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Threats or Boundaries? (“I Set Boundaries and My Kids Ignore Them!”) by Fern Weis, Parent Coach

Updated: Oct 6, 2023

Threats or Boundaries? (“I Set Boundaries and My Kids Ignore Them!”) by Fern Weis, Parent Coach, Bergen County Moms

There’s a lot of confusion about what a boundary is and isn’t. It definitely is not a threat.

I was the queen of threats, of ‘if this, then that’. Here are some parenting examples, from me:

· Hang up those wet towels or you’ll find them in your bed.

· Shape up, or it’s military school for you.

· Don’t make me tell you one more time. (As if they actually made me do it.)

Do you see a pattern here? Can you relate?

If they do X, they’ll be punished with Y.

It’s all about the other person.

And is there any follow-through? Usually not.

A boundary is a whole other animal; it’s the opposite of a threat.

A boundary says:

· This is about me because I matter.

· I can tolerate this, but not that.

· Here is my line in the sand.

· This is not a punishment.

· It’s what I must do to protect myself and my needs.

Can you feel the difference? It was a true awakening when I learned this.

Before, all I had were threats.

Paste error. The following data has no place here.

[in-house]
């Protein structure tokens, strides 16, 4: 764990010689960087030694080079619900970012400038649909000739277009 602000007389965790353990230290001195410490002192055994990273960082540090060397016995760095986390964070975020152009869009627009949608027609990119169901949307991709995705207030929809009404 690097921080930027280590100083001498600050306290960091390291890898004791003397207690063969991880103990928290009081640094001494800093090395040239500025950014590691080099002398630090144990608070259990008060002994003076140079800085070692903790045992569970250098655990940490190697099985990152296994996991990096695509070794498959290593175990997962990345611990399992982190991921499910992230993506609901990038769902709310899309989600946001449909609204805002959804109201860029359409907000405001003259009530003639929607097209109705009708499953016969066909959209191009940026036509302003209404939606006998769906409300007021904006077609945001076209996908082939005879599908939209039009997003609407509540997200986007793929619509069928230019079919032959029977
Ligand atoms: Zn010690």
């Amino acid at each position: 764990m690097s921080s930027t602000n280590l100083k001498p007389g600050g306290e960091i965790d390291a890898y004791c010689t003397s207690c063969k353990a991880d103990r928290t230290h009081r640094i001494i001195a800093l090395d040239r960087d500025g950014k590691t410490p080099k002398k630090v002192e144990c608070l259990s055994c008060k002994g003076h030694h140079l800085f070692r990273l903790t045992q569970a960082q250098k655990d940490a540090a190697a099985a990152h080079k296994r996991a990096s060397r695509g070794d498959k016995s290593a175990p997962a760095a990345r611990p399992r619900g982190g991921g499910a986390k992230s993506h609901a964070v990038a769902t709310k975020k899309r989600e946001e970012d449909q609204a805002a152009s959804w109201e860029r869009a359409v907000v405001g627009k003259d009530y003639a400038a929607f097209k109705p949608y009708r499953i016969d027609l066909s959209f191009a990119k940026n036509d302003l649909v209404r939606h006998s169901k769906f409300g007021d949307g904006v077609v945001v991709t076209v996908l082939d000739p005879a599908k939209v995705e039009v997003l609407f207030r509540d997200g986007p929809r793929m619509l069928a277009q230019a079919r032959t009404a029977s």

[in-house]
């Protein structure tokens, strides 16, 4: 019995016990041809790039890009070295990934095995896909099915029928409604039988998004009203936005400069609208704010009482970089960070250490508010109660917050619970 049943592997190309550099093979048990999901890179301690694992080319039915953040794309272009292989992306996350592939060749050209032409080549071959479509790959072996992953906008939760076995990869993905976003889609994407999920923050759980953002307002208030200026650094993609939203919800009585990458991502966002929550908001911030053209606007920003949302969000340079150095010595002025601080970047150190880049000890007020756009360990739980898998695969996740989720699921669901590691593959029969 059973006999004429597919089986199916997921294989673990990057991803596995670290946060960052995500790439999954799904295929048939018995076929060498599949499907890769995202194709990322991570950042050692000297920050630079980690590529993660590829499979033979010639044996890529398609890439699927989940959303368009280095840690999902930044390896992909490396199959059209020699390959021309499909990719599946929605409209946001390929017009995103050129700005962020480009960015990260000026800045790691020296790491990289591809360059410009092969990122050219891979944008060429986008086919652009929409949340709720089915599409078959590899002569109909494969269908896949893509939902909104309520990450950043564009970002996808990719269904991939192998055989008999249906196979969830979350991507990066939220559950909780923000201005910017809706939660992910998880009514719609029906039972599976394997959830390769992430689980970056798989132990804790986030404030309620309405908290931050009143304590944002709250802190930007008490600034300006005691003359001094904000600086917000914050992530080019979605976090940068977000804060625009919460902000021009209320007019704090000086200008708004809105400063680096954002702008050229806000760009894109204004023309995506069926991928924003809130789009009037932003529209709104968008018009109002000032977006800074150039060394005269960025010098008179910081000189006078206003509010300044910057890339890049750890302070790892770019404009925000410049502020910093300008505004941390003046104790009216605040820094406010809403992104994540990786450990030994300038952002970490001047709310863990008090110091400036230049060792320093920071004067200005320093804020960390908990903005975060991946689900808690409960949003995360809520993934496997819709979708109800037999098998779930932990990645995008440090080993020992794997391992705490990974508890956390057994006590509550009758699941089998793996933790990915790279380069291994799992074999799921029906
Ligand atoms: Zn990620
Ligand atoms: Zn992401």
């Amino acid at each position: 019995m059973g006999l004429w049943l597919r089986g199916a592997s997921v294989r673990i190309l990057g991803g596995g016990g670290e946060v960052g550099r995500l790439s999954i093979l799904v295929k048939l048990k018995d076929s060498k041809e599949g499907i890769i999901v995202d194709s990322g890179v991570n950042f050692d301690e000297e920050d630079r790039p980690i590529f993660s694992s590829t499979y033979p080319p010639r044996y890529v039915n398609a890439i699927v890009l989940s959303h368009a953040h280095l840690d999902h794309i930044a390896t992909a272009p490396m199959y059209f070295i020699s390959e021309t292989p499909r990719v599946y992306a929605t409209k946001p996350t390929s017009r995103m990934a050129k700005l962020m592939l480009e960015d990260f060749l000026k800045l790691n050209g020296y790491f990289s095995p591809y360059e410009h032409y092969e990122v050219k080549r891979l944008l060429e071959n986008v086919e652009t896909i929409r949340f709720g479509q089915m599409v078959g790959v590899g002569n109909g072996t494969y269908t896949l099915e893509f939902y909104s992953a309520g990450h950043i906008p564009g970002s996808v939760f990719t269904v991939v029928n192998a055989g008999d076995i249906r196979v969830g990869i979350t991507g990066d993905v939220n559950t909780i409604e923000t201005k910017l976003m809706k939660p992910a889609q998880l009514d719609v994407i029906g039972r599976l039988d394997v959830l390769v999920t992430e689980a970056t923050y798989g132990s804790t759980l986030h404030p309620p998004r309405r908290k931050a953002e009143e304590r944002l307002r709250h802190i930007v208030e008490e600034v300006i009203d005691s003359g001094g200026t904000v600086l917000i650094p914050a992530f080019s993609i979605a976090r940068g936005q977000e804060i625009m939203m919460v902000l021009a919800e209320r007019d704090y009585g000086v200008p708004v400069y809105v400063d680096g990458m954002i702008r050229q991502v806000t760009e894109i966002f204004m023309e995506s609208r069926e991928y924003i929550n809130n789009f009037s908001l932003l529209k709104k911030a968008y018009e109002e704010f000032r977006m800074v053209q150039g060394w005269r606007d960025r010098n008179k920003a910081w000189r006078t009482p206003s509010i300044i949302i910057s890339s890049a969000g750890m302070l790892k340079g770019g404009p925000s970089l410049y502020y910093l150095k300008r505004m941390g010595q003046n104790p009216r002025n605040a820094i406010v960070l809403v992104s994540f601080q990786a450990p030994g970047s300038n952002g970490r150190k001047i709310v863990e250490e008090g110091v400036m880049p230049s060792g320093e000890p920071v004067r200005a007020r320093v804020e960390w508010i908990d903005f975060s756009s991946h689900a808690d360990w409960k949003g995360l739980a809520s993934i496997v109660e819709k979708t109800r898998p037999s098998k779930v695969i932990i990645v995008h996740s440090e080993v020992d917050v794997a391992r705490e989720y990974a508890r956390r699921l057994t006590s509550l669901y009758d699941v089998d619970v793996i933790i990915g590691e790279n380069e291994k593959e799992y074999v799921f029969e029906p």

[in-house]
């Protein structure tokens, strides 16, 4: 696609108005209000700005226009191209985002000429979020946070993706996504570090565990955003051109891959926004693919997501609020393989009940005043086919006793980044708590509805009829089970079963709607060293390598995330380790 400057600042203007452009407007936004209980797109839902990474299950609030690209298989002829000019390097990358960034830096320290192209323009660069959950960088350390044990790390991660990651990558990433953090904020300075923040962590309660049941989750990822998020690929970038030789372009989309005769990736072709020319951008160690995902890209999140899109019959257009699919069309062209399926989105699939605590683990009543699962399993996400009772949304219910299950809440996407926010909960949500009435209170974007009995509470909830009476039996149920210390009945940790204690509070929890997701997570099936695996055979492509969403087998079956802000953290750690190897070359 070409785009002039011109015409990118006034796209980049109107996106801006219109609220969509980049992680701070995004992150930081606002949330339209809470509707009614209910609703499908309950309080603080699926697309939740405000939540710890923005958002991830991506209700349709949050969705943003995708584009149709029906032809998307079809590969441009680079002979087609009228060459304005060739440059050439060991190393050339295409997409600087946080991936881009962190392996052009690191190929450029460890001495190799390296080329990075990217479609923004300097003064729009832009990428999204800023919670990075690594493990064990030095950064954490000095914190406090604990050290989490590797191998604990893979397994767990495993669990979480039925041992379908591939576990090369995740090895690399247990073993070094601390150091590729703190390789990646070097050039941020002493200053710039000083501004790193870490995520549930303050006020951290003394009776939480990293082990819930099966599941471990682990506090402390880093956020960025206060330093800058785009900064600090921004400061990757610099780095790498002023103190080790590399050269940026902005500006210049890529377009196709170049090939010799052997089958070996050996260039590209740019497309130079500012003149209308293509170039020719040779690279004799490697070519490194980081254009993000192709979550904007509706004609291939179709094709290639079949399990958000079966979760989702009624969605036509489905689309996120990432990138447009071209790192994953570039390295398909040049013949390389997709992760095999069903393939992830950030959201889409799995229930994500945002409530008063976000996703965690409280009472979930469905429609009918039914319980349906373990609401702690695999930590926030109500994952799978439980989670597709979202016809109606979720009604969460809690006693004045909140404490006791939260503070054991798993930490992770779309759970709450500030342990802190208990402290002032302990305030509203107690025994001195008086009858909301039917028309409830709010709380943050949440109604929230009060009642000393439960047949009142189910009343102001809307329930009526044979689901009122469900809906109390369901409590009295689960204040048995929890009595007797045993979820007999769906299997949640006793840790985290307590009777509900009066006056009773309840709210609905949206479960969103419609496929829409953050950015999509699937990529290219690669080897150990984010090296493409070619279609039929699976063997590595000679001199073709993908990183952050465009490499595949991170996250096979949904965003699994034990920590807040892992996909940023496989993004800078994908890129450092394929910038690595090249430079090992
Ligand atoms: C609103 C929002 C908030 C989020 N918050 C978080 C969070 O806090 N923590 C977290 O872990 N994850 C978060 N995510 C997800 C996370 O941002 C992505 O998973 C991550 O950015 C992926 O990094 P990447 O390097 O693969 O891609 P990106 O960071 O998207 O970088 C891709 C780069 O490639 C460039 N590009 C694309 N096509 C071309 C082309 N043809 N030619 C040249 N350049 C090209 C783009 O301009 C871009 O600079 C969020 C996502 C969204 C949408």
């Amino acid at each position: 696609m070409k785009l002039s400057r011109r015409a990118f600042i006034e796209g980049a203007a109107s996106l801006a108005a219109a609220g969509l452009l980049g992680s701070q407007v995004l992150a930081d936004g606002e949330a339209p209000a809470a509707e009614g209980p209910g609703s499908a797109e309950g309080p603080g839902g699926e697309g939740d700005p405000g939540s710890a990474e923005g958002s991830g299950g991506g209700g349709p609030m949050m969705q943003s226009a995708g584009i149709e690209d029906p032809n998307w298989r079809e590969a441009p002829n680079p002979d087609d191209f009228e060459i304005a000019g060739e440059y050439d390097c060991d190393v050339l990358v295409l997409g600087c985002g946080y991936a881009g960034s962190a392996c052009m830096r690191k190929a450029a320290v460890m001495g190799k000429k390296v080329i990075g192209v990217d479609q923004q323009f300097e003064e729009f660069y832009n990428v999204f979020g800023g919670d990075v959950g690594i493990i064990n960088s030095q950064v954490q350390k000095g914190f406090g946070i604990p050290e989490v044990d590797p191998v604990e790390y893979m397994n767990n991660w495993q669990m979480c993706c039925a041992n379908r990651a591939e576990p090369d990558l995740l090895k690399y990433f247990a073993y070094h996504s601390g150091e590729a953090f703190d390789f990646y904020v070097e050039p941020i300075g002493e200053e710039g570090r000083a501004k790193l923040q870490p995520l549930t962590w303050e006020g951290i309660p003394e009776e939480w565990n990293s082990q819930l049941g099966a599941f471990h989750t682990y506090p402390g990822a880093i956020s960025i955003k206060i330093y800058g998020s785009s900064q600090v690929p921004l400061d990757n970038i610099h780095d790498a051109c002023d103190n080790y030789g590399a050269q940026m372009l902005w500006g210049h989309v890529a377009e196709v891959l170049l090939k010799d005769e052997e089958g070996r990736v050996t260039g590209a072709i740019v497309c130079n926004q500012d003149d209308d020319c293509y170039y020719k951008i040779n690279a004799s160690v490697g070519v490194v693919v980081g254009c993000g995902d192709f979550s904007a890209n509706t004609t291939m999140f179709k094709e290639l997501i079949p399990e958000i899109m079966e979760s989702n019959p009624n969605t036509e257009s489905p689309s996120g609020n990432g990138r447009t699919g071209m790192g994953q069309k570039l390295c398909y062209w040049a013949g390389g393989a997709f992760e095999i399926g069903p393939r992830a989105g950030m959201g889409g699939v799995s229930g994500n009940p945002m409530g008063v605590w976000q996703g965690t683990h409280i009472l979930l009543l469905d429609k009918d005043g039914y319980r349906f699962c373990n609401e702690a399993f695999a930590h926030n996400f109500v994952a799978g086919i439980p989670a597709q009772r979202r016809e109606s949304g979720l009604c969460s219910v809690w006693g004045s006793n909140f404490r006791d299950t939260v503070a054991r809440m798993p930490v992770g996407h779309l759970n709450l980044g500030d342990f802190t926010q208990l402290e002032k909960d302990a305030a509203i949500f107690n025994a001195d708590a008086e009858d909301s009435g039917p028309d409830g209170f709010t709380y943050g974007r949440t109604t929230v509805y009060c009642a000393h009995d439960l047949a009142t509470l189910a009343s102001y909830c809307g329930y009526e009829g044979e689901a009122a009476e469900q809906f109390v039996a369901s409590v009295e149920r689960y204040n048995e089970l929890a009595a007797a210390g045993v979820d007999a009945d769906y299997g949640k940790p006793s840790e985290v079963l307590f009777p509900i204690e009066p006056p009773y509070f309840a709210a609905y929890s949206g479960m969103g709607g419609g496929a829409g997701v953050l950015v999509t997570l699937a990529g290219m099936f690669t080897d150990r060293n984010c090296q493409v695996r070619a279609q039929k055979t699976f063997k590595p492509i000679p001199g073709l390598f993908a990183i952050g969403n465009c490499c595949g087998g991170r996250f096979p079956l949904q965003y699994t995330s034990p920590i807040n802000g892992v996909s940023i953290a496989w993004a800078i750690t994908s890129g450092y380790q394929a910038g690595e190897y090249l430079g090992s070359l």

Before, fear of conflict prevented me from following through.

Before, I believed I had no real voice.

Before, I had a passive mentality. They were doing this to me.

Why should my kids have taken me seriously? They were empty threats.

Before you blurt out a threat, stop, breathe and think.

Why is this so important to me?

Who and what is it really about?

Is it about chores? feeling overworked and underappreciated? or both?

If you address the issue with anger, impatience and punishment in mind, think again.

And then think about what your kids are learning from this approach, and how they will take it into their relationships and parenting. Set a boundary instead. Your children are waiting for you to do this.

P.S. Is setting boundaries challenging for you? Let's have a 15-minute call and see what's really going on. Email me at or click here to JOIN my private FB group.

Fern Weis is a certified life coach who learned that caring and good intentions are not enough in parenting. In fact, they are often the problem! Fern supports parents of teens and young adults who are going through difficult situations, including addiction recovery. She helps parents release guilt, end enabling and confidently prepare their children to thrive through life's challenges. Her articles are featured in Thrive Global, Medium, Motherly, The Teen Mentor, and Bergen County Moms.

Learn more about coaching and classes at And then download your free guide, "Five Powerful Steps to Get Your Teen to Talk." For information on Family Recovery programs, visit


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